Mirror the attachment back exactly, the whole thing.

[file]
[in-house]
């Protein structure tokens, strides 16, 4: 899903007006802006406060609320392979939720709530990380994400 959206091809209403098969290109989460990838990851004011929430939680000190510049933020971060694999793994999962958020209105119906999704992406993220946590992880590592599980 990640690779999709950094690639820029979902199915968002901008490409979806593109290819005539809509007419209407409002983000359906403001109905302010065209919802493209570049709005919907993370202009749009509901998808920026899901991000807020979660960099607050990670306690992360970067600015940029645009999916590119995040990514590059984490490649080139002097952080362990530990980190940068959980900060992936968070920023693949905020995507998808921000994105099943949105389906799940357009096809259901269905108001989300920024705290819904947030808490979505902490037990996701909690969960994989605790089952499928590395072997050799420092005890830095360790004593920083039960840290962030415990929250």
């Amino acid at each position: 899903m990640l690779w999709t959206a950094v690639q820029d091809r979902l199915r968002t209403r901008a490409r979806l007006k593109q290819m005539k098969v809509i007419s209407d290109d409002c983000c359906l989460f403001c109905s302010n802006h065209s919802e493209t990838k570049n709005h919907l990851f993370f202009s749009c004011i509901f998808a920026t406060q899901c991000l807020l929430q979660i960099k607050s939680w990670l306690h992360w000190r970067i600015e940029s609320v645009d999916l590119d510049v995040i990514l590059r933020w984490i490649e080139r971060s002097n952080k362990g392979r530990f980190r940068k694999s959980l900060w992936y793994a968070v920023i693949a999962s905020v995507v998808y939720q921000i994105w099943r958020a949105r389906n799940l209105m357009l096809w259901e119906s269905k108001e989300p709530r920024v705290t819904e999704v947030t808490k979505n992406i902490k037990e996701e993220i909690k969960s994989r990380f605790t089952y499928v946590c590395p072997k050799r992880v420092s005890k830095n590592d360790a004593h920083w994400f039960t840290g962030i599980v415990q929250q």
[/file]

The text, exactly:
[in-house]
């Protein structure tokens, strides 16, 4: 899903007006802006406060609320392979939720709530990380994400 959206091809209403098969290109989460990838990851004011929430939680000190510049933020971060694999793994999962958020209105119906999704992406993220946590992880590592599980 990640690779999709950094690639820029979902199915968002901008490409979806593109290819005539809509007419209407409002983000359906403001109905302010065209919802493209570049709005919907993370202009749009509901998808920026899901991000807020979660960099607050990670306690992360970067600015940029645009999916590119995040990514590059984490490649080139002097952080362990530990980190940068959980900060992936968070920023693949905020995507998808921000994105099943949105389906799940357009096809259901269905108001989300920024705290819904947030808490979505902490037990996701909690969960994989605790089952499928590395072997050799420092005890830095360790004593920083039960840290962030415990929250």
């Amino acid at each position: 899903m990640l690779w999709t959206a950094v690639q820029d091809r979902l199915r968002t209403r901008a490409r979806l007006k593109q290819m005539k098969v809509i007419s209407d290109d409002c983000c359906l989460f403001c109905s302010n802006h065209s919802e493209t990838k570049n709005h919907l990851f993370f202009s749009c004011i509901f998808a920026t406060q899901c991000l807020l929430q979660i960099k607050s939680w990670l306690h992360w000190r970067i600015e940029s609320v645009d999916l590119d510049v995040i990514l590059r933020w984490i490649e080139r971060s002097n952080k362990g392979r530990f980190r940068k694999s959980l900060w992936y793994a968070v920023i693949a999962s905020v995507v998808y939720q921000i994105w099943r958020a949105r389906n799940l209105m357009l096809w259901e119906s269905k108001e989300p709530r920024v705290t819904e999704v947030t808490k979505n992406i902490k037990e996701e993220i909690k969960s994989r990380f605790t089952y499928v946590c590395p072997k050799r992880v420092s005890k830095n590592d360790a004593h920083w994400f039960t840290g962030i599980v415990q929250q």